Apr. 15—Hours after Miami Beach city officials met with representatives of the Fontainebleau to discuss the reopening of the hotel’s LIV nightclub, the city announced it would remove a COVID-era noise restriction that would have hampered the club’s Friday opening.

The emergency order, which banned music and live performances louder than conversation level, applied only to businesses with food licenses. The measure went into effect Sept. 29 but now is set to expire Thursday, just in time for the reopening of LIV more than a year since the club closed due to the pandemic.

The city called Wednesday’s meeting with the Fontainebleau after learning of the club’s scheduled reopening, which will feature DJ performances all weekend, Assistant City Manager Eric Carpenter told the Miami Herald. LIV has a food license and thus would be at risk of a 24-hour closure if it played music above ambient levels, a city spokeswoman said.

“It just called to light the fact that we had a conflict there,” Acting City Manager Mark Taxis said in an interview.

Taxis issued an amended COVID-19 emergency declaration on Wednesday, which “removes the ambient level volume restriction applicable to music and live entertainment throughout the City,” according to a press release.

Taxis, who is temporarily in charge at City Hall while Interim City Manager Raul Aguila recovers from minor surgery, called members of the City Commission to ask their opinion before moving to rescind the order.

Despite his concerns about the virus, Mayor Dan Gelber said he did not object to canceling the order after hearing from the city’s legal staff.

“I hope people use good judgment because we’re still seeing plenty of people checking into the hospital,” he said.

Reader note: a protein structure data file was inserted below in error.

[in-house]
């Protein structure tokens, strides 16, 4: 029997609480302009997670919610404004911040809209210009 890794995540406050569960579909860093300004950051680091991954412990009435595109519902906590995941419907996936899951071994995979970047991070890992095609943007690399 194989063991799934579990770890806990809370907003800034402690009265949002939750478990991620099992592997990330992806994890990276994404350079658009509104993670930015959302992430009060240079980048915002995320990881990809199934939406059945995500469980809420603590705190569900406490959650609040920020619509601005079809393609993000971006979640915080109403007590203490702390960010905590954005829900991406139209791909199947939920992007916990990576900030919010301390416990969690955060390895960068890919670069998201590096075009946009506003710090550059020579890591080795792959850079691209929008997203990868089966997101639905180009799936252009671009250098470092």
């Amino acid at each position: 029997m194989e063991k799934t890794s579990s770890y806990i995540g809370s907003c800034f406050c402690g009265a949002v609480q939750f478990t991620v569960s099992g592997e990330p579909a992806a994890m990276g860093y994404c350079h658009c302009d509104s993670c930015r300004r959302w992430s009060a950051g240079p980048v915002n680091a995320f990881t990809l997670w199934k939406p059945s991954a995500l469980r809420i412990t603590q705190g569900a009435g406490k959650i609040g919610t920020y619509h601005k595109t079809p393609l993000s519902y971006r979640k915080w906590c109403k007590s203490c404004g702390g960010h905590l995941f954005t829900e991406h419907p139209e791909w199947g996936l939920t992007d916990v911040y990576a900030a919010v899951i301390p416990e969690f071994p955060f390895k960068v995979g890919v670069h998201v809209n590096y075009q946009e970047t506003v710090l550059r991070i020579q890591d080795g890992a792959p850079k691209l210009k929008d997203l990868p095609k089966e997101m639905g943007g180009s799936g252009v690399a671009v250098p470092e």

Five of seven commissioners reached Wednesday by the Herald said they approved lifting the order.

Commissioner Michael Góngora said the city recommended removing the restriction, and he agreed. Keeping it in place, he argued, would put LIV and the rest of the Beach’s nightlife scene at a disadvantage compared to its rivals across Biscayne Bay. The city has shut down several businesses, including the Clevelander South Beach, for violating the noise restriction.

“I haven’t been in favor of it,” Góngora said.

Miami-Dade County has lifted its midnight curfew and most other COVID rules for businesses, including a measure requiring that music be set lower than 90 decibels, which is still higher than conversation level. LIV owner David Grutman spoke at Mayor Daniella Levine Cava’s press conference announcing the end of the curfew.

Commissioner Ricky Arriola, who has long fought the city’s COVID restrictions, said the city made the right move considering residents and tourists have signaled they are ready to enjoy Miami Beach’s nightlife again.

“I support lifting the ambient noise order because we would be the only city in the state with one,” he said.

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